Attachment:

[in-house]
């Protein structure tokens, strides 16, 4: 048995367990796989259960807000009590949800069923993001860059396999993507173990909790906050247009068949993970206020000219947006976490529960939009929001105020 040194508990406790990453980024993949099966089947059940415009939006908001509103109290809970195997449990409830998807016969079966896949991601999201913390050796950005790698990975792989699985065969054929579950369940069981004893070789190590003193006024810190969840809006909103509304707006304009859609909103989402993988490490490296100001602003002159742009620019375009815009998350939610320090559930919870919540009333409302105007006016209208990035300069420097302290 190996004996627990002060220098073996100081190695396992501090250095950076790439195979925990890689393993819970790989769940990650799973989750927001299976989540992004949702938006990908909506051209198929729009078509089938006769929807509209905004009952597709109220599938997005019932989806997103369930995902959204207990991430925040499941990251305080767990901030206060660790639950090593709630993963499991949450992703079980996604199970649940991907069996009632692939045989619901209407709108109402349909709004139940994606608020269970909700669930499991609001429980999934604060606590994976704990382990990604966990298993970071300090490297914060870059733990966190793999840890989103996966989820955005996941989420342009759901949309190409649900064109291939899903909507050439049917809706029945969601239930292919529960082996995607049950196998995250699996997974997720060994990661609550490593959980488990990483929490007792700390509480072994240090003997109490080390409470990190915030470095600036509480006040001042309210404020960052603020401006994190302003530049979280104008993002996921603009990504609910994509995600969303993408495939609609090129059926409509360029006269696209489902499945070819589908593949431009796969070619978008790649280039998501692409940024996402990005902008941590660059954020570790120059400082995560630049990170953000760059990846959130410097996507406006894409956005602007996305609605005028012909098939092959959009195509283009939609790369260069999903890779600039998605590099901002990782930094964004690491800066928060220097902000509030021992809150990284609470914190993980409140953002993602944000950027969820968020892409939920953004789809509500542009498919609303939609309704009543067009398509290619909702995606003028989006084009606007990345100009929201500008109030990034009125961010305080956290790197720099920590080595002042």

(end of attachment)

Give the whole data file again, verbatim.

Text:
[in-house]
């Protein structure tokens, strides 16, 4: 048995367990796989259960807000009590949800069923993001860059396999993507173990909790906050247009068949993970206020000219947006976490529960939009929001105020 040194508990406790990453980024993949099966089947059940415009939006908001509103109290809970195997449990409830998807016969079966896949991601999201913390050796950005790698990975792989699985065969054929579950369940069981004893070789190590003193006024810190969840809006909103509304707006304009859609909103989402993988490490490296100001602003002159742009620019375009815009998350939610320090559930919870919540009333409302105007006016209208990035300069420097302290 190996004996627990002060220098073996100081190695396992501090250095950076790439195979925990890689393993819970790989769940990650799973989750927001299976989540992004949702938006990908909506051209198929729009078509089938006769929807509209905004009952597709109220599938997005019932989806997103369930995902959204207990991430925040499941990251305080767990901030206060660790639950090593709630993963499991949450992703079980996604199970649940991907069996009632692939045989619901209407709108109402349909709004139940994606608020269970909700669930499991609001429980999934604060606590994976704990382990990604966990298993970071300090490297914060870059733990966190793999840890989103996966989820955005996941989420342009759901949309190409649900064109291939899903909507050439049917809706029945969601239930292919529960082996995607049950196998995250699996997974997720060994990661609550490593959980488990990483929490007792700390509480072994240090003997109490080390409470990190915030470095600036509480006040001042309210404020960052603020401006994190302003530049979280104008993002996921603009990504609910994509995600969303993408495939609609090129059926409509360029006269696209489902499945070819589908593949431009796969070619978008790649280039998501692409940024996402990005902008941590660059954020570790120059400082995560630049990170953000760059990846959130410097996507406006894409956005602007996305609605005028012909098939092959959009195509283009939609790369260069999903890779600039998605590099901002990782930094964004690491800066928060220097902000509030021992809150990284609470914190993980409140953002993602944000950027969820968020892409939920953004789809509500542009498919609303939609309704009543067009398509290619909702995606003028989006084009606007990345100009929201500008109030990034009125961010305080956290790197720099920590080595002042």